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   Commentary: Developed countries key to success at Cancun climate conference
Commentary: Developed countries key to success at Cancun climate conference

BEIJING, Nov. 27 (Xinhua) -- The key to success at the upcoming Cancun climate change conference rests with the United States and other developed countries.

At last year's conference hosted in Copenhagen, developed countries, represented by the United States, failed to make their due commitment to emission reductions, rather, they pointed fingers at developing countries with claims that were groundless.

Further, developed countries hampered the efforts to combat global warming as they shied away from their responsibilities. Without any change in their attitude, chances of a successful Cancun conference will be very slim.

Developed countries bear responsibility, both due to historical and practical causes. Developed countries, as the earliest industrialized nations, have contributed most to the historical storage of carbon-dioxide (CO2). Practically speaking, these countries rank high in terms of per capita emission, and their citizens' extravagant consumption gives rise to unnecessary emissions. Further, developed countries also have the technological and financial capacity to tackle the problem and offer assistance to the developing world.

Historically speaking, developed countries have "sinned" against the world environment when they built their industrial empires on exploiting coal, oil and other natural resources. While they were enjoying the exclusive right to carbon emissions, most developing countries did not even have modern industry and transportation that would produce greenhouse gas emission.

Research done by Beijing-based Tsinghua University suggests that developed countries, home to 23.6 percent of the world population, have contributed 79 percent of the aggregate carbon emissions since the industrial revolution.

Practically speaking, the annual energy consumption of developed countries represents 64.6 percent of the world's total, while CO2 emissions are 65 percent of the world's total. In per capita terms, China emitted 4.6 tonnes of fossil-fuel-generated CO2 in 2007, less than one-fourth of that of the United States, and half of that in the European Union, according to the Tsinghua University research.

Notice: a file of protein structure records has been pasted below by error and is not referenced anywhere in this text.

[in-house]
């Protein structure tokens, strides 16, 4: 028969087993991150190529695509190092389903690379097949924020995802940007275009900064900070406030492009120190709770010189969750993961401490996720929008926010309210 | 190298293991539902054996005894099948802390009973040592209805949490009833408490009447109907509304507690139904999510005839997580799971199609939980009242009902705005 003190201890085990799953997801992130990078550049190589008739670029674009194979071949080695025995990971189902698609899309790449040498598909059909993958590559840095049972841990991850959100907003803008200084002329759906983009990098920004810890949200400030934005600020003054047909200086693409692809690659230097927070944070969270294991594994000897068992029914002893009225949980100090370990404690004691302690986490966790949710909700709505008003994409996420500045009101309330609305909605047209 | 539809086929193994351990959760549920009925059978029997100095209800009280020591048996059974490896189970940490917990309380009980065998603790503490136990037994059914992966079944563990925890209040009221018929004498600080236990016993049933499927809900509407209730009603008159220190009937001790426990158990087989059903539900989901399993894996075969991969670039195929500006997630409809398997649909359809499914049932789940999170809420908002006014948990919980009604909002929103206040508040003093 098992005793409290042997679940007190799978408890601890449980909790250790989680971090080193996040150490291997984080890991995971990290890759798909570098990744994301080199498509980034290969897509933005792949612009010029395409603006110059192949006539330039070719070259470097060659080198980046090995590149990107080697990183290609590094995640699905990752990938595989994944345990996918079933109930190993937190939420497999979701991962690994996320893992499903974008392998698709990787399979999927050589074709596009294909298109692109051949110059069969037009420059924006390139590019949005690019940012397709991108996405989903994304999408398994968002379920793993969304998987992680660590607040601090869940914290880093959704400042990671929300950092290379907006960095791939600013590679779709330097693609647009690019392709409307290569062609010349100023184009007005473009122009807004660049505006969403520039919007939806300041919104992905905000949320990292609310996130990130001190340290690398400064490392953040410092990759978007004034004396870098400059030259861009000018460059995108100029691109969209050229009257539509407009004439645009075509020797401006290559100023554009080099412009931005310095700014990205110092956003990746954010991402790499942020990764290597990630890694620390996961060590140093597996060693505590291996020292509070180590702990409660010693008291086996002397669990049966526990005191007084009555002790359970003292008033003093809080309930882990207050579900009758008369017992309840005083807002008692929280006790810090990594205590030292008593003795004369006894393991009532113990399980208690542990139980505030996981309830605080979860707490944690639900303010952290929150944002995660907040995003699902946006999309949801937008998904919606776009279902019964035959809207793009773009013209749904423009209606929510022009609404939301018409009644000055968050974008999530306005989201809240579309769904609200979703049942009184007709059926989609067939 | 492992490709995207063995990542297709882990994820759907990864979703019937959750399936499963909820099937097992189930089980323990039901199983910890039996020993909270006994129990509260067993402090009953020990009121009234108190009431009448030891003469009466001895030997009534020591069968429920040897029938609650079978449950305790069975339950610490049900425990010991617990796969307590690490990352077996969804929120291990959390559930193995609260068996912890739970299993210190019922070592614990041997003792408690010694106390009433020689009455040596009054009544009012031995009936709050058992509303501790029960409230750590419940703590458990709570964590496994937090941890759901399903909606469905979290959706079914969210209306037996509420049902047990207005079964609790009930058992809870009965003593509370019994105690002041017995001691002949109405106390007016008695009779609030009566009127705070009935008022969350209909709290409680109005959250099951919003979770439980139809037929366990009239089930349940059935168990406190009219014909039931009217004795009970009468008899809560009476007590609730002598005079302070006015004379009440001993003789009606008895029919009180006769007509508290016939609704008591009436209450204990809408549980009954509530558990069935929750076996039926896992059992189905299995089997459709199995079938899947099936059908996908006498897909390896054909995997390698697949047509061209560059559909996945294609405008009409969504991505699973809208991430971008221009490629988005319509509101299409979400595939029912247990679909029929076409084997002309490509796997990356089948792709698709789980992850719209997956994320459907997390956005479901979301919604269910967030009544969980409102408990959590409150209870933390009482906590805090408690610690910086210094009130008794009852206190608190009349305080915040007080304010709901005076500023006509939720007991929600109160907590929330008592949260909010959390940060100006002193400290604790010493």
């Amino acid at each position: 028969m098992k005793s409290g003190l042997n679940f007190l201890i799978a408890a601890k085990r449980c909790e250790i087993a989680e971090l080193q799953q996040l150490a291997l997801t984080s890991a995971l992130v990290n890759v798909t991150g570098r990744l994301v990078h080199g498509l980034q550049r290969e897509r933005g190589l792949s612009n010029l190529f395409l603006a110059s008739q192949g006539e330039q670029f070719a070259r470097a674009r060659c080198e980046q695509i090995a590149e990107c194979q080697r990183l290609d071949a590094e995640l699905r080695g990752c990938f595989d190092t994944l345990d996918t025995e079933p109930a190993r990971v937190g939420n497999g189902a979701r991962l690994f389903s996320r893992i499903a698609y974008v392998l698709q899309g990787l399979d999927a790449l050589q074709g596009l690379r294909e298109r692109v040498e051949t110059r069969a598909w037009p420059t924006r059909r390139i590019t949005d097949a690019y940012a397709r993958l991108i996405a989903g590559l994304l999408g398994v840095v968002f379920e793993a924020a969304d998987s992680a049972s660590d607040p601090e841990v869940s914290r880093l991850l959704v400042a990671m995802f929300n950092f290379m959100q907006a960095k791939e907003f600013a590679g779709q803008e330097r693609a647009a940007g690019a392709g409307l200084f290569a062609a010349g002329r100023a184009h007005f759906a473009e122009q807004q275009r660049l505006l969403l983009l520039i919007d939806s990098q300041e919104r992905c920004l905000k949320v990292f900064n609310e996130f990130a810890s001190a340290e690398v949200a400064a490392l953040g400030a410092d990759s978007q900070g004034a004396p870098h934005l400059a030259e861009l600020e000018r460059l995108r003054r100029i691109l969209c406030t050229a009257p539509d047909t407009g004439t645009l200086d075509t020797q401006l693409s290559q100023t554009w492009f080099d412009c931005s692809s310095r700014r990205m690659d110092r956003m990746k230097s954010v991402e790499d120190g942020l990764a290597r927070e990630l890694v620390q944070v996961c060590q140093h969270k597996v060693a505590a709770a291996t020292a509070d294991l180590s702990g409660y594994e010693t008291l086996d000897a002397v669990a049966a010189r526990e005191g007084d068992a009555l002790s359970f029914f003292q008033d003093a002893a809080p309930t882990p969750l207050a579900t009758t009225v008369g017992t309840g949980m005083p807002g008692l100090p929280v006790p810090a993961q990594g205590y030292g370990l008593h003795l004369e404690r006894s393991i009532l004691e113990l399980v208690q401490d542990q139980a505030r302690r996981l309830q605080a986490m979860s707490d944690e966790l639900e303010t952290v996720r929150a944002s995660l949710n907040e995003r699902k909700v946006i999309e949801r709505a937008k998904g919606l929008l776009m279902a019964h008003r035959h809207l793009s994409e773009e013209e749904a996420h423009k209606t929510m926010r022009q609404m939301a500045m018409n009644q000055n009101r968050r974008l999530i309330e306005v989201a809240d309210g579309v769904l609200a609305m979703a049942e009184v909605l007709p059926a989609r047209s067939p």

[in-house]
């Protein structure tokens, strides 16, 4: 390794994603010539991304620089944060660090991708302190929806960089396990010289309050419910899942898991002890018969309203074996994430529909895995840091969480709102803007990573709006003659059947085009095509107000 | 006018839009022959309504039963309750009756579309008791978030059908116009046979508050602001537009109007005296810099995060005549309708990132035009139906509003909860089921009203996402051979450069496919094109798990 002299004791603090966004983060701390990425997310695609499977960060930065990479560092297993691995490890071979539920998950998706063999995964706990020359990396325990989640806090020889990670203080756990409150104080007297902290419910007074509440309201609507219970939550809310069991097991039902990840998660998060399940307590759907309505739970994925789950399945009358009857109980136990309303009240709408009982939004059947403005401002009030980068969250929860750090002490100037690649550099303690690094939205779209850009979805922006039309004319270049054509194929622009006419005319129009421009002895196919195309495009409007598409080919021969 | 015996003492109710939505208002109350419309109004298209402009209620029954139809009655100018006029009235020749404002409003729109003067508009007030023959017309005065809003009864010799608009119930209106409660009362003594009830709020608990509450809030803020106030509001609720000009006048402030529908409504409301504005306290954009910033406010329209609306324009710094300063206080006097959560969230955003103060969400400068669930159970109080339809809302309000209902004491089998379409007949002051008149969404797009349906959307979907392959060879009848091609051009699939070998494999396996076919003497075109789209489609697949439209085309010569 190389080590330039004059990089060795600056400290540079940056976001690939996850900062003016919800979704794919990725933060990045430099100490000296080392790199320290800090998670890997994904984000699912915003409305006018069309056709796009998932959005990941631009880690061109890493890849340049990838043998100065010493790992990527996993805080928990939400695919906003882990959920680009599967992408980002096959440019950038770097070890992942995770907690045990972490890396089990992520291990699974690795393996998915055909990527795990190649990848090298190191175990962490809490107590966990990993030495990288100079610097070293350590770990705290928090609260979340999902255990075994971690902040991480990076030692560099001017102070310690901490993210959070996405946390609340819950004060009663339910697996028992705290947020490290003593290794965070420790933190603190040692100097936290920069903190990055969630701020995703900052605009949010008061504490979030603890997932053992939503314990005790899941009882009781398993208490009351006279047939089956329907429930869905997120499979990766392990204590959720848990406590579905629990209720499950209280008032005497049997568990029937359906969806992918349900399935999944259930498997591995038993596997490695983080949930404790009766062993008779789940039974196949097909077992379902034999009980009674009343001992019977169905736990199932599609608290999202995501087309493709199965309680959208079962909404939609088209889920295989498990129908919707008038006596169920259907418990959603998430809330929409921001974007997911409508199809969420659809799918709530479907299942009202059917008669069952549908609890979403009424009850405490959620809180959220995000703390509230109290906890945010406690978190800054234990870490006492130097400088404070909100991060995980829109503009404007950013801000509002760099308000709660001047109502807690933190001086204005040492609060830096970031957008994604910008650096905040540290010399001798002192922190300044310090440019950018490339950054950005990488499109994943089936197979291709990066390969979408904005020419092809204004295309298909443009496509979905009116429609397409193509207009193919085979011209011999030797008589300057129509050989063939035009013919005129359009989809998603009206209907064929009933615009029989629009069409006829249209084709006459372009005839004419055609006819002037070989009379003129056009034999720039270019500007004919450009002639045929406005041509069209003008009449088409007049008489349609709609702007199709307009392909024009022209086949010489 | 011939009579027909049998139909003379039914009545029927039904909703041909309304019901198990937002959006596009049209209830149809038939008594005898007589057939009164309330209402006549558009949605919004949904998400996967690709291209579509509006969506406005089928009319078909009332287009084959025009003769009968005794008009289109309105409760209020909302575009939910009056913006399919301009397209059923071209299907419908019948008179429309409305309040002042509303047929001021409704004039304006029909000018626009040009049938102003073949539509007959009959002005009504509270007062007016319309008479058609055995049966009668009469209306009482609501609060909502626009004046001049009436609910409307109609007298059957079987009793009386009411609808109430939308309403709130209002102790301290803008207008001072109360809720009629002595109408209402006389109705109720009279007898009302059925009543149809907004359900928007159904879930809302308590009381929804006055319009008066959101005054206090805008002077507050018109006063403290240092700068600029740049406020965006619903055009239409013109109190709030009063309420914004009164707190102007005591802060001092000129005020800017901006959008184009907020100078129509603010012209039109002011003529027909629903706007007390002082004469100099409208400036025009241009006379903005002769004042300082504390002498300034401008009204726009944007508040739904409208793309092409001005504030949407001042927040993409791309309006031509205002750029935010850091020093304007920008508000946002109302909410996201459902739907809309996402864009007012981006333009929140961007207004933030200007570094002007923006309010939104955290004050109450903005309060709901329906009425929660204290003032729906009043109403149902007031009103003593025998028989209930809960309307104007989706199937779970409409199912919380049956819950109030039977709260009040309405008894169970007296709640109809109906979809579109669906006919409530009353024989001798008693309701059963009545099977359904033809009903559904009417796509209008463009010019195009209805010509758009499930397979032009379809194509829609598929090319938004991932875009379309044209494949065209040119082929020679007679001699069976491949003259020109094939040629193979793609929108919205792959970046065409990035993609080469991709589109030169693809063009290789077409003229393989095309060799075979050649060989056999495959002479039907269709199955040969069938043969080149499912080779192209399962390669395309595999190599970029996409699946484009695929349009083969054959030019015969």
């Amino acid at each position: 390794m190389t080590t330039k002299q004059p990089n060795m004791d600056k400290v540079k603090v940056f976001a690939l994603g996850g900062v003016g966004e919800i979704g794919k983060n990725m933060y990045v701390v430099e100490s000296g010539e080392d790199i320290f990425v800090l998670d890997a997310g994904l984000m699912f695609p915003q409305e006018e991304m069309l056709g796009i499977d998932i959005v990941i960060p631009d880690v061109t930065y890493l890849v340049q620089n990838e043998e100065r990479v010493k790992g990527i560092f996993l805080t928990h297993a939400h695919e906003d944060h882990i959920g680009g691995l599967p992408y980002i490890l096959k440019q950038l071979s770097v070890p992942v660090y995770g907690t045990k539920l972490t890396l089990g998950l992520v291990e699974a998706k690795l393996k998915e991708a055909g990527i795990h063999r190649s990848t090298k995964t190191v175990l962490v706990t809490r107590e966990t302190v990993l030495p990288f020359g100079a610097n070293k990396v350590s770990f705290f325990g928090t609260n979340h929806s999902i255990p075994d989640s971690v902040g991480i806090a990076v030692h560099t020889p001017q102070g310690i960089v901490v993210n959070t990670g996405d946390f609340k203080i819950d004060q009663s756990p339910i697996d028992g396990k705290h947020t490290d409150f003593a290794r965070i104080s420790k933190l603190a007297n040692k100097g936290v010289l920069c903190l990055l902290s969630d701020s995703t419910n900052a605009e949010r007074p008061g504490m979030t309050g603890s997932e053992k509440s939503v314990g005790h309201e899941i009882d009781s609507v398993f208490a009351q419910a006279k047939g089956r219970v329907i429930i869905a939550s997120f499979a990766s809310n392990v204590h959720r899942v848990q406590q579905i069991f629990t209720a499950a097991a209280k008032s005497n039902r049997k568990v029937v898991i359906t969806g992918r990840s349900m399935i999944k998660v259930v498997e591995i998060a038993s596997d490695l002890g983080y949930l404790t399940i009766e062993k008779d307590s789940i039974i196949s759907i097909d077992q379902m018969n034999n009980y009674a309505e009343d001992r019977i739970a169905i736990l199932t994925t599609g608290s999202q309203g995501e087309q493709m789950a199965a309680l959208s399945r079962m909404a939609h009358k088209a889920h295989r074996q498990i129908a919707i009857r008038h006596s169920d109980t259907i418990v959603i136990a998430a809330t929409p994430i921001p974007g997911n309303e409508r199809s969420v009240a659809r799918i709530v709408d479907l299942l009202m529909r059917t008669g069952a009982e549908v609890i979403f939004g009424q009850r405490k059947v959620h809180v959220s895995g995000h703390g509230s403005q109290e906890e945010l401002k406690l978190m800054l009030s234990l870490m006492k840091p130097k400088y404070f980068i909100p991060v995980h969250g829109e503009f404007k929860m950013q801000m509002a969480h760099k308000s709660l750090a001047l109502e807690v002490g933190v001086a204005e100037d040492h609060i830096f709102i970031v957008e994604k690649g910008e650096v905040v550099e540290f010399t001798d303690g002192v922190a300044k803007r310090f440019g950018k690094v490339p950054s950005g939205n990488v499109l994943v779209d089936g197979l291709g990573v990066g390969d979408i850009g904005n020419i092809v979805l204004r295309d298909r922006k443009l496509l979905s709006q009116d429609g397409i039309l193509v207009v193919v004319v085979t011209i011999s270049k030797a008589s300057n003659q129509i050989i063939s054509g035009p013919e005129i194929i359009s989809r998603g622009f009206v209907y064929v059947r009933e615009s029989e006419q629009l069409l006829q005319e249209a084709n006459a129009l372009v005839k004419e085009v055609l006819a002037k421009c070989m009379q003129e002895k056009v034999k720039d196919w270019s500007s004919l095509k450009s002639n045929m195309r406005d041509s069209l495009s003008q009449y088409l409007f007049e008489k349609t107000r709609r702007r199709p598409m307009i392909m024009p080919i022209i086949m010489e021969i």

Additionally, the International Energy Agency (IEA) reported that the U.S. ranked top in terms of per capita energy consumption, which is five times that of China. Also, the U.S. remains the world's largest consumer of oil, with a daily demand for crude oil standing at 19 million barrels, doubling that of China.

Further, China's high carbon emissions are partly due to its lack of energy resources. China is short of oil and gas but rich in coal, and carbon-intensive coal represents two-thirds in its entire energy mix.

Additionally, China is still in the middle of industrialization and urbanization, which inevitably generates significant carbon emissions, while developed countries have already closed this page.

Though extravagant consumption, such as driving high emission cars, also exists in China, most Chinese only generate CO2 emissions for basic subsistence.

Of note, a new trend has surfaced that developed countries have used emission controls as an excuse to create favorable rules in international trade.

The American House of Representatives passed in June 2009 the Clean Energy and Security Act, which will impose duties on imports from countries that are not subject to emission caps, largely developing countries, beginning in 2020.

The European Union rolled out similar measures as well. Beginning in 2012, over 2,000 airlines will be required to join the EU Emission Trading Scheme (EU ETS). By then, all airplanes flying over Europe will have to pay extra based upon their emissions of greenhouse gases.

If these measures are purely designed for the sake of the environment, developed countries might as well start with cutting back on their carbon emissions, rather than obliging others to pay the bill.

At the 5th BASIC Ministerial Meeting on Climate Change hosted in October in China, BASIC countries -- China, India, Brazil and South Africa --, a bloc of four large developing countries, urged developed nations to fulfill their obligations and help developing countries fight global warming.

The four countries, in a joint statement, called on developed nations to commit to more ambitious emission reduction targets under the second commitment period of the Kyoto Protocol.

According to the statement issued by BASIC countries at the meeting, the key to enable success in Cancun is the allocation of the 30-billion-U.S.-dollar "fast start fund" that supports developing countries.

The statement notes that the funding must be "new and additional" to the existing funds and official development aid.

Xie Zhenhua, deputy director of China's National Development and Reform Commission (NDRC), said at a Tuesday press conference held in Beijing that developed countries should shoulder their responsibilities according to the Bali Roadmap and Copenhagen Agreement, and take the lead in global emission reduction efforts, which is a principle that must be adhered to.

中国人民大学民商事法律科学研究中心| 民法学研究会 | 中国人民大学法学院 | 佟柔民商法发展基金 | 明德民商法研习社
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